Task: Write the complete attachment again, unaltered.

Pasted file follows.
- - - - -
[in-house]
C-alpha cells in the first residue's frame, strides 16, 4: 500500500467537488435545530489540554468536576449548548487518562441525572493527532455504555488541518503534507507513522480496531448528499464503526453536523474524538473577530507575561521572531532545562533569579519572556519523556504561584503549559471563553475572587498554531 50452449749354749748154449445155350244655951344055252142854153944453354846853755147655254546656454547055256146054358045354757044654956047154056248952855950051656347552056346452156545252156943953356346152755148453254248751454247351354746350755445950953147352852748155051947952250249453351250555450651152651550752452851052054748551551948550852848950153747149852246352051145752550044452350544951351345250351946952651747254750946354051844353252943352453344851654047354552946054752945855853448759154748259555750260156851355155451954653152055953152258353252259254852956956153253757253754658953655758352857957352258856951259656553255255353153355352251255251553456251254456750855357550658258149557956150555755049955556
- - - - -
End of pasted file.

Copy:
[in-house]
C-alpha cells in the first residue's frame, strides 16, 4: 500500500467537488435545530489540554468536576449548548487518562441525572493527532455504555488541518503534507507513522480496531448528499464503526453536523474524538473577530507575561521572531532545562533569579519572556519523556504561584503549559471563553475572587498554531 50452449749354749748154449445155350244655951344055252142854153944453354846853755147655254546656454547055256146054358045354757044654956047154056248952855950051656347552056346452156545252156943953356346152755148453254248751454247351354746350755445950953147352852748155051947952250249453351250555450651152651550752452851052054748551551948550852848950153747149852246352051145752550044452350544951351345250351946952651747254750946354051844353252943352453344851654047354552946054752945855853448759154748259555750260156851355155451954653152055953152258353252259254852956956153253757253754658953655758352857957352258856951259656553255255353153355352251255251553456251254456750855357550658258149557956150555755049955556